craigrut on May 30, 2012
I have tried many methods for learning characters, to be honest the best one I've found is really to just write them out several times each by hand and then review them using an SRS (spaced repetition system) program.

Although the website provides SRS in the flash cards, I don't have an apple device to use the apps, so I instead use Anki (on my phone that is). Anki is an SRS flashcard system that you can create your own flash cards. I tend to comb lessons, then build a flashcard deck in Anki to review. I write the word out 10-15 times depending on complexity, and learn it in the context of a sentence from a Popup Chinese lesson or the Popup Chinese test. I put English on the 'front' and then as I review I draw the character in my head and also speak it out loud (hopefully with the appropriate tones, but my tones are trash). Once I 'flip' the card I can tell the software how well I did, didn't remember, it was easy, very easy etc. Based on my answer it'll schedule a review X days out. Also, on the back side I put the full sentence so I can read it in context and practice using it a bit each time.

There are several other methods I explored, like learning all the radicals and then creating stories for the characters. This was helpful to a point, but it started to be harder to remember the stories than it was to just remember what the character looked like.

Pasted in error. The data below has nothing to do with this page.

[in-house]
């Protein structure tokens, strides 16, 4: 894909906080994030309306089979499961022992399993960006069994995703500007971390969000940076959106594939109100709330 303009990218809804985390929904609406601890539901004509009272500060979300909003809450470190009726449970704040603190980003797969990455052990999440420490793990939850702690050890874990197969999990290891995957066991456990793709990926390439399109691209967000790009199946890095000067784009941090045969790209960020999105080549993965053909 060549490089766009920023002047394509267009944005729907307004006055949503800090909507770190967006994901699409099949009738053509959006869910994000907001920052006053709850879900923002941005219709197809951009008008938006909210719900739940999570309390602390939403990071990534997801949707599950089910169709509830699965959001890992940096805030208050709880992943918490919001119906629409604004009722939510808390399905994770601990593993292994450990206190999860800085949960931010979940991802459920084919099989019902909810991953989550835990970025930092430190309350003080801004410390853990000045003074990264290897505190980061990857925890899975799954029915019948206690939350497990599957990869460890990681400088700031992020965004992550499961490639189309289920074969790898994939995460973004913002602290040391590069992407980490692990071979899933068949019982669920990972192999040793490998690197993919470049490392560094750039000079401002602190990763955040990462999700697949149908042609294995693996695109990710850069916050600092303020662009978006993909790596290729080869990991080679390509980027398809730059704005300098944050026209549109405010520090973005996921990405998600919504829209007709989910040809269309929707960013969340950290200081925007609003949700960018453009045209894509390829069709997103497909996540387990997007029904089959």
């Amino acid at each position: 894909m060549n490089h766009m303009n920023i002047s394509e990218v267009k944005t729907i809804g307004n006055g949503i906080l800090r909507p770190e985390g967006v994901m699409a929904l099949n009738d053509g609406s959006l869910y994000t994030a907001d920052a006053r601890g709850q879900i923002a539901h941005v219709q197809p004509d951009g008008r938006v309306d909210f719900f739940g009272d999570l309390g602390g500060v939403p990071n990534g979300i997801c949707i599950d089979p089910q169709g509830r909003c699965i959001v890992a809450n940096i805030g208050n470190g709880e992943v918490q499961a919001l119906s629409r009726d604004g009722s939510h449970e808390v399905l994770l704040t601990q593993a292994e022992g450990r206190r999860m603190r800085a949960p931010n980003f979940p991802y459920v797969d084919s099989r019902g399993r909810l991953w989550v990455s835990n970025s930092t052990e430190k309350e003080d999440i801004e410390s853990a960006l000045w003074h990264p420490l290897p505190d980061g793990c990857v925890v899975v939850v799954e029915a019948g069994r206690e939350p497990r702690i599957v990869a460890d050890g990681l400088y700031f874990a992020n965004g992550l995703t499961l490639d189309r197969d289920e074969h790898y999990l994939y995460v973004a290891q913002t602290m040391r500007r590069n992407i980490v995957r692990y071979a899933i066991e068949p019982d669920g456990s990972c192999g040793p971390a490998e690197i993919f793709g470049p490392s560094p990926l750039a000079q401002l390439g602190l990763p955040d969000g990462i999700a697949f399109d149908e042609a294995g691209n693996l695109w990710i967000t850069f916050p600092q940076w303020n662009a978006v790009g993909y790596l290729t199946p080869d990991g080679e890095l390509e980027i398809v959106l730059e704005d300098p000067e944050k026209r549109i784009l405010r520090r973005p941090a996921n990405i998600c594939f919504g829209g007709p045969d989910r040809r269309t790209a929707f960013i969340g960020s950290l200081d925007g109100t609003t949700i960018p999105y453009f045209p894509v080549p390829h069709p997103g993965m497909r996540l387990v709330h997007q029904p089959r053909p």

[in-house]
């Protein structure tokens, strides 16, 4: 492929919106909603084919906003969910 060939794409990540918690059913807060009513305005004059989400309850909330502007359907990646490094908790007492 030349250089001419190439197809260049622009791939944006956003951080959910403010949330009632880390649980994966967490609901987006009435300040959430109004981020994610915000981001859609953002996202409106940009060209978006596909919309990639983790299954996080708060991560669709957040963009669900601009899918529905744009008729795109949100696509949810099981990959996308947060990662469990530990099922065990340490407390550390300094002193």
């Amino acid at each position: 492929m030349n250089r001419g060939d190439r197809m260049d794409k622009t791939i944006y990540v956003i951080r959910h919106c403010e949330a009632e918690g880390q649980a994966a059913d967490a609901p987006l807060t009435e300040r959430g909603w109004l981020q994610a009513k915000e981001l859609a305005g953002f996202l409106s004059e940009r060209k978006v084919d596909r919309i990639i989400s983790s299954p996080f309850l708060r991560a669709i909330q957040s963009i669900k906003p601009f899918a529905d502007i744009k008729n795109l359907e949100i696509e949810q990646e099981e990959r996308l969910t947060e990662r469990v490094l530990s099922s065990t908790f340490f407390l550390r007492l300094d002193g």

One other thing I've found helpful in general for Chinese is the Chinese Breeze graded readers.

Although the stories are admittedly incredibly boring/predictable, it is a great way to review characters in a way other than just flash cards. These were far more helpful at my lower levels of Chinese and aren't of much service today as they only go up to the 750 character limit right now.

In reality though, I think I've gotten the most practice in Chinese from two things:

-QQ: - This is the international version so it is an English version. You can also get the full Chinese version which is a bit of an adventure.

-Sougou Input Method: (Click 立即下载)

QQ is basically the AOL Instant Messenger (or maybe MSN depending on your age) of China. You can find all sorts of people extremely willing to perform language exchange with you on it. Or just people ready and willing to speak Chinese only. It's a lot of fun and you'll learn tons of new words straight from native Chinese folks in 'slangy' or 日常说话 situations.

Listening comprehension is still my greatest downfall I think. I would love to hear ways to practice hearing the tonal differences beyond just 'listen more.' I have an extremely hard time hearing tones in any normally paced speech. I know I can hear them in slow speech because in the lower level lessons I have no issue determining tones when Echo repeats the speech, but man is it hard for me to pick them apart at speed.

One way I have found to practice this really is to just listen listen listen and learn new vocabulary and sentence. The more words you know,the more likely you can pick things up by context. You can check some other forum posts for TV recommendations. Although most Chinese TV is boring (IMO - and in several other people's by the looks) you can always get dubbed American movies.

Anyway, good luck! Hopefully your Chinese will end up better than mine.
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